An E-Commerce Study: Guidelines For Better Navigation And Categories

The Baymard Institute conducted a usability research study on the product-finding experience of 19 major retailer’s websites including Amazon, Best Buy, Blue Nile, Chemist Direct,, eBags, GILT, GoOutdoors, H&M, IKEA, Macy’s, Newegg, Pixmania, Pottery Barn, REI, Tesco, Toys’R’Us, The Entertainer, and Zappos.  By using each website’s home page and category navigation, the study explored how users navigate, find and select products on e-commerce websites, which exposed over 900 usability-related problems.

Christian Holst, the co-founder of Baymard Institute, wrote an article in Smashing Magazine explaining 7 of the 79 guidelines outlined in the report “Homepage & Category Usablity.”  When designing your retail website, consider these guidelines:

1. Don’t Make Parent Categories Shallow. (Also, Have Parent Categories.)

Issue observed: When the hierarchy of categories is just labels and headers, it breaks the expectations of users and forces them into narrower sections than they desire, preventing explorative product browsing.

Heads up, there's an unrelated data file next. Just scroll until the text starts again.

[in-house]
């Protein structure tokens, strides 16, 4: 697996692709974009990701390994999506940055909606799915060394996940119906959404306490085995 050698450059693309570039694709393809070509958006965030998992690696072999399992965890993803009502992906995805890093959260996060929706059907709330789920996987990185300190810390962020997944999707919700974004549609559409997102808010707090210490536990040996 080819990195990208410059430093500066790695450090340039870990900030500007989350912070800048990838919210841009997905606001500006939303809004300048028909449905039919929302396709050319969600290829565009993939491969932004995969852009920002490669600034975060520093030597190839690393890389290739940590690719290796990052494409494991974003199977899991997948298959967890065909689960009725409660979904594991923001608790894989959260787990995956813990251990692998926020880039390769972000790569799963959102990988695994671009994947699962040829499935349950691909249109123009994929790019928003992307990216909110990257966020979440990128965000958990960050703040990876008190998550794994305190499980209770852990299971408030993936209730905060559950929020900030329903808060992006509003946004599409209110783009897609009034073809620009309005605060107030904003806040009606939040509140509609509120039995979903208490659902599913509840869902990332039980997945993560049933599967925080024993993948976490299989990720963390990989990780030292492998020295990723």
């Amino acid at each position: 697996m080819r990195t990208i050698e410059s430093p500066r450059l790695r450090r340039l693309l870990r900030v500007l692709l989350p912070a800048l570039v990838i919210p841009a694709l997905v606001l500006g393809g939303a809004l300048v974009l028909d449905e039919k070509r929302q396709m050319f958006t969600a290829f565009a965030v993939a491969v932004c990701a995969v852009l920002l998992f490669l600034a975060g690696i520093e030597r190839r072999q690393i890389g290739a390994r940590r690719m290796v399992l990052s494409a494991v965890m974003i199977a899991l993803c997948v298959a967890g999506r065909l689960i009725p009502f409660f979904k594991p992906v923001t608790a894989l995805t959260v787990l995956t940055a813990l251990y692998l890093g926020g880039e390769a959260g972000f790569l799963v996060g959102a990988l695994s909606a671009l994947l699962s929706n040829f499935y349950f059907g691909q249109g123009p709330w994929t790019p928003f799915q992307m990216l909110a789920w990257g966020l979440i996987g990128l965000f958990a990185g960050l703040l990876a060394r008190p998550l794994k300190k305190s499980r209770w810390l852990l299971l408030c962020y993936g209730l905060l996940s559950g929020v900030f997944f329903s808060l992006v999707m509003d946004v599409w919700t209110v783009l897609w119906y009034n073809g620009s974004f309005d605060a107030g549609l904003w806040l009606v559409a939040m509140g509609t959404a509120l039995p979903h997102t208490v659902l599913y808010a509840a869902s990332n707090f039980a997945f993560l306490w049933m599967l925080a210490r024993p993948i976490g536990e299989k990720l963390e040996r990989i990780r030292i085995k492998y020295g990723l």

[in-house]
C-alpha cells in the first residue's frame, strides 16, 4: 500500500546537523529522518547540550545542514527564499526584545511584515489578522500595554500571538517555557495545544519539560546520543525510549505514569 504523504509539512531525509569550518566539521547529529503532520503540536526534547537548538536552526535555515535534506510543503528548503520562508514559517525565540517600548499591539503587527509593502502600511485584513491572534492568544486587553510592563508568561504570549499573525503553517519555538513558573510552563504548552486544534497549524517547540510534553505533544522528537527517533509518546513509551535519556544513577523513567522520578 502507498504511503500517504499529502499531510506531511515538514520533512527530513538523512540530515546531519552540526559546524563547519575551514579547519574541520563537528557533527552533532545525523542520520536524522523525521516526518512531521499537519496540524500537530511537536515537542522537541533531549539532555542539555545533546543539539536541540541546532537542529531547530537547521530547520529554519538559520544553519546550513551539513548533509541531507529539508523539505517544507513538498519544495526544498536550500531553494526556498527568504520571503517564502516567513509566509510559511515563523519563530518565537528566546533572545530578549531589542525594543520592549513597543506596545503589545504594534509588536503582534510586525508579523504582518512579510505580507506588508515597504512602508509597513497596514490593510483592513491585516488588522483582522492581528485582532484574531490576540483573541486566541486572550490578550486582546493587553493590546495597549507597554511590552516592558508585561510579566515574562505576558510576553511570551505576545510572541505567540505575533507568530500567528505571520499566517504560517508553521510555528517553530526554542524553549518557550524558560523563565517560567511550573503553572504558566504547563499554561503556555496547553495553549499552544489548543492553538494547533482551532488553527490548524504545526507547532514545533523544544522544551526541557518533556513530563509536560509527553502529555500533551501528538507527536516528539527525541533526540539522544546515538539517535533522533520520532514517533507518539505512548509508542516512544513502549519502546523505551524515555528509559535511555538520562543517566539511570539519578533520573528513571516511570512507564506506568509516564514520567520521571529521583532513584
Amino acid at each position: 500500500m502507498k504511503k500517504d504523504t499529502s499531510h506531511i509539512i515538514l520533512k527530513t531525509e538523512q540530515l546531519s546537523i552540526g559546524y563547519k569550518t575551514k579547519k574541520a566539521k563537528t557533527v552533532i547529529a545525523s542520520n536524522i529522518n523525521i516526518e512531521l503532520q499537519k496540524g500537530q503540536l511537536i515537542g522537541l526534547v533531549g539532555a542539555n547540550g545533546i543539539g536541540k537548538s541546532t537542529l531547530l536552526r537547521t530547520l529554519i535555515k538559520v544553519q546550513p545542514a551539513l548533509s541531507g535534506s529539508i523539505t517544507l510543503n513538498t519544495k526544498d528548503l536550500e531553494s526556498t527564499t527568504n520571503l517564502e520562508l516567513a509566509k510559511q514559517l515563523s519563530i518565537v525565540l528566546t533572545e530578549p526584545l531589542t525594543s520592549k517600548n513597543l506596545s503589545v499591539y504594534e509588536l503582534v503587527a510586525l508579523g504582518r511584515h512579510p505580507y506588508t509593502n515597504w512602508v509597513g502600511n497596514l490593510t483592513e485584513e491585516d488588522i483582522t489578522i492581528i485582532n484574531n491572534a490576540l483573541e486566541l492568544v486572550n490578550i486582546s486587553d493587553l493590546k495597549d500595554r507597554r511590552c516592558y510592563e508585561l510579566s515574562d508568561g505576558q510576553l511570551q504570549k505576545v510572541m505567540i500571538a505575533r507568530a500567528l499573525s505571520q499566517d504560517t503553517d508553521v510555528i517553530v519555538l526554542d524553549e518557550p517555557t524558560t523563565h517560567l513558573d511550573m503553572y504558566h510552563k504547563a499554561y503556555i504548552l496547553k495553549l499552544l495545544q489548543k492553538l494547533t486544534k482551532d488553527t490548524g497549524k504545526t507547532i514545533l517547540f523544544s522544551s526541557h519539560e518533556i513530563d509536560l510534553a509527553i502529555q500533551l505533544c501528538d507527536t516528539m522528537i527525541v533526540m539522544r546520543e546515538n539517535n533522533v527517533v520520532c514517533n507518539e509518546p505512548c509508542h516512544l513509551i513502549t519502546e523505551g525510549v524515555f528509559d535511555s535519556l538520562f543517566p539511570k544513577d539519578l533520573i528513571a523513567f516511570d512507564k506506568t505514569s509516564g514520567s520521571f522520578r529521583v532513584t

2. Put The Same Subcategory Within Multiple Main Categories When Necessary.

Issue observed: When a subcategory could logically appear in multiple parent categories but appears only in one, users are often led astray.

3. Consider Having A “What’s New” Category Or Filter.

Issue observed: Some users want to see what’s new in your store — say, to be inspired or when buying for a friend — without having to plow through previously browsed products.

4. Suggest Both Alternative And Supplementary Products On Product Pages.

Issue observed: Alternatives, substitutes, add-ons and accessories to the product that the user is currently viewing are unreasonably difficult to find without good upselling and cross-selling on the product page.

5. List “Recently Viewed Items.”

Issue observed: Refinding a previously visited product becomes needlessly complex when the user has to rely on the browser’s native “Back” button or has to renavigate the categories or reuse search.

6. Create Dedicated Pages That List Compatible Products.

Issue observed: Users have a difficult time finding compatible products and verifying their compatibility when the website doesn’t explicitly state their compatibility or link to the corresponding products.

7. Always Link Contextual Images Directly To The Products Shown.

Issue observed: Users quickly grow frustrated when they spot a product in a contextual image but can’t navigate to it.

To learn more details about these issues, read the full article.

Follow us on Twitter @OxfordTech or on Facebook to read more about usability research.